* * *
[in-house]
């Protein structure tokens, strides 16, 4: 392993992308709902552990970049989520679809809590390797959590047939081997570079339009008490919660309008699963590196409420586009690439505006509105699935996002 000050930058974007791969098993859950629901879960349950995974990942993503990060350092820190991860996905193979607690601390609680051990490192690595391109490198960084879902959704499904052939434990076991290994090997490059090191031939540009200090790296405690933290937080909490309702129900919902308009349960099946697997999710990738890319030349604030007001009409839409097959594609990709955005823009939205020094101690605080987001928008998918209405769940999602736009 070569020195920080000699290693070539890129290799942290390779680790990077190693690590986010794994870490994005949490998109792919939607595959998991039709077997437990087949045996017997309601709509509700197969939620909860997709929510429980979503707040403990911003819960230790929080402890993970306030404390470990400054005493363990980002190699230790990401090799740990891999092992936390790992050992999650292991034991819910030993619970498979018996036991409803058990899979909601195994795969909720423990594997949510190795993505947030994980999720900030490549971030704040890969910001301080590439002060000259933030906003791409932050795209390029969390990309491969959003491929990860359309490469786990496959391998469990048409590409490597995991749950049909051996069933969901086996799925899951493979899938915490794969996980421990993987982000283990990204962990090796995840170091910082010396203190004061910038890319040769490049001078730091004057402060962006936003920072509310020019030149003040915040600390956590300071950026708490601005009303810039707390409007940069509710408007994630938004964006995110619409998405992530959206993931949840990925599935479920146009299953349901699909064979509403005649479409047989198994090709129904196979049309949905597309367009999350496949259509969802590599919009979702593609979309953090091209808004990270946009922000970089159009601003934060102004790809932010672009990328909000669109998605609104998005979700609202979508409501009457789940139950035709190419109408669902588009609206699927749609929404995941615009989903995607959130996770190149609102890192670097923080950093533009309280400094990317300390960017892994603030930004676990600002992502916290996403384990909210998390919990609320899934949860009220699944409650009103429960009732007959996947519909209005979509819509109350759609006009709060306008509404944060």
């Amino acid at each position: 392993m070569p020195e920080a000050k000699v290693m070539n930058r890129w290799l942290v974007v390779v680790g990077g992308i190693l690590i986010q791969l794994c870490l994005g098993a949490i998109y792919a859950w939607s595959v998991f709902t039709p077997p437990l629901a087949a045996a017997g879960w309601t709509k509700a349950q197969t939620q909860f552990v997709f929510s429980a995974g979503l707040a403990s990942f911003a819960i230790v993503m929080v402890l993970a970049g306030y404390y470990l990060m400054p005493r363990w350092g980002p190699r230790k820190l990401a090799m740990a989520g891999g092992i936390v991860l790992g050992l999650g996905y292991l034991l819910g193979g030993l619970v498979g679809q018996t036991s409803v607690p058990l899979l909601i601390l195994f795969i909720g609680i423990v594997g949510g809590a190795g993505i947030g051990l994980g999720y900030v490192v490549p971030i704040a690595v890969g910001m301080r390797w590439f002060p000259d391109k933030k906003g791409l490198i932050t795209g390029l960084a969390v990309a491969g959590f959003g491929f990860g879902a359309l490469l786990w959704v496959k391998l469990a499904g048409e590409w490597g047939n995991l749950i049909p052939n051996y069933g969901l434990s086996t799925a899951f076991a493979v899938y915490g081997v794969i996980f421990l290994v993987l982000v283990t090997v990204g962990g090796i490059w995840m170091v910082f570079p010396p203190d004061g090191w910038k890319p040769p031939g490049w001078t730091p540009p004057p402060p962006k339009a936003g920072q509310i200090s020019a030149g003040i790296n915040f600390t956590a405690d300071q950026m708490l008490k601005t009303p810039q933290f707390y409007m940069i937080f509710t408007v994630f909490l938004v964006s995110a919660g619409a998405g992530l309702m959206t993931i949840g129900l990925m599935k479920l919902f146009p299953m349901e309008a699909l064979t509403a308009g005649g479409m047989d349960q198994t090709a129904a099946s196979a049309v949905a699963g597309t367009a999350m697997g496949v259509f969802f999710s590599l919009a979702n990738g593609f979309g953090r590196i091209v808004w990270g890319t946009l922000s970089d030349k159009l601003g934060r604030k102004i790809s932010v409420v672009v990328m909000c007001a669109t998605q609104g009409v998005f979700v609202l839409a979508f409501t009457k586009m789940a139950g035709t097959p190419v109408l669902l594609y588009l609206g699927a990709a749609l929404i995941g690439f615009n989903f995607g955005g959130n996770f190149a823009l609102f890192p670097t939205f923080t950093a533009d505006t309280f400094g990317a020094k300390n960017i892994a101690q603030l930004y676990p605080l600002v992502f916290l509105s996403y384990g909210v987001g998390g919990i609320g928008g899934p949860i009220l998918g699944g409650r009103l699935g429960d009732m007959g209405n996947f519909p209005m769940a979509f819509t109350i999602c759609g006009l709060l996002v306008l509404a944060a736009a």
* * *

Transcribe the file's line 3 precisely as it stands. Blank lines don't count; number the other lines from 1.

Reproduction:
């Amino acid at each position: 392993m070569p020195e920080a000050k000699v290693m070539n930058r890129w290799l942290v974007v390779v680790g990077g992308i190693l690590i986010q791969l794994c870490l994005g098993a949490i998109y792919a859950w939607s595959v998991f709902t039709p077997p437990l629901a087949a045996a017997g879960w309601t709509k509700a349950q197969t939620q909860f552990v997709f929510s429980a995974g979503l707040a403990s990942f911003a819960i230790v993503m929080v402890l993970a970049g306030y404390y470990l990060m400054p005493r363990w350092g980002p190699r230790k820190l990401a090799m740990a989520g891999g092992i936390v991860l790992g050992l999650g996905y292991l034991l819910g193979g030993l619970v498979g679809q018996t036991s409803v607690p058990l899979l909601i601390l195994f795969i909720g609680i423990v594997g949510g809590a190795g993505i947030g051990l994980g999720y900030v490192v490549p971030i704040a690595v890969g910001m301080r390797w590439f002060p000259d391109k933030k906003g791409l490198i932050t795209g390029l960084a969390v990309a491969g959590f959003g491929f990860g879902a359309l490469l786990w959704v496959k391998l469990a499904g048409e590409w490597g047939n995991l749950i049909p052939n051996y069933g969901l434990s086996t799925a899951f076991a493979v899938y915490g081997v794969i996980f421990l290994v993987l982000v283990t090997v990204g962990g090796i490059w995840m170091v910082f570079p010396p203190d004061g090191w910038k890319p040769p031939g490049w001078t730091p540009p004057p402060p962006k339009a936003g920072q509310i200090s020019a030149g003040i790296n915040f600390t956590a405690d300071q950026m708490l008490k601005t009303p810039q933290f707390y409007m940069i937080f509710t408007v994630f909490l938004v964006s995110a919660g619409a998405g992530l309702m959206t993931i949840g129900l990925m599935k479920l919902f146009p299953m349901e309008a699909l064979t509403a308009g005649g479409m047989d349960q198994t090709a129904a099946s196979a049309v949905a699963g597309t367009a999350m697997g496949v259509f969802f999710s590599l919009a979702n990738g593609f979309g953090r590196i091209v808004w990270g890319t946009l922000s970089d030349k159009l601003g934060r604030k102004i790809s932010v409420v672009v990328m909000c007001a669109t998605q609104g009409v998005f979700v609202l839409a979508f409501t009457k586009m789940a139950g035709t097959p190419v109408l669902l594609y588009l609206g699927a990709a749609l929404i995941g690439f615009n989903f995607g955005g959130n996770f190149a823009l609102f890192p670097t939205f923080t950093a533009d505006t309280f400094g990317a020094k300390n960017i892994a101690q603030l930004y676990p605080l600002v992502f916290l509105s996403y384990g909210v987001g998390g919990i609320g928008g899934p949860i009220l998918g699944g409650r009103l699935g429960d009732m007959g209405n996947f519909p209005m769940a979509f819509t109350i999602c759609g006009l709060l996002v306008l509404a944060a736009a």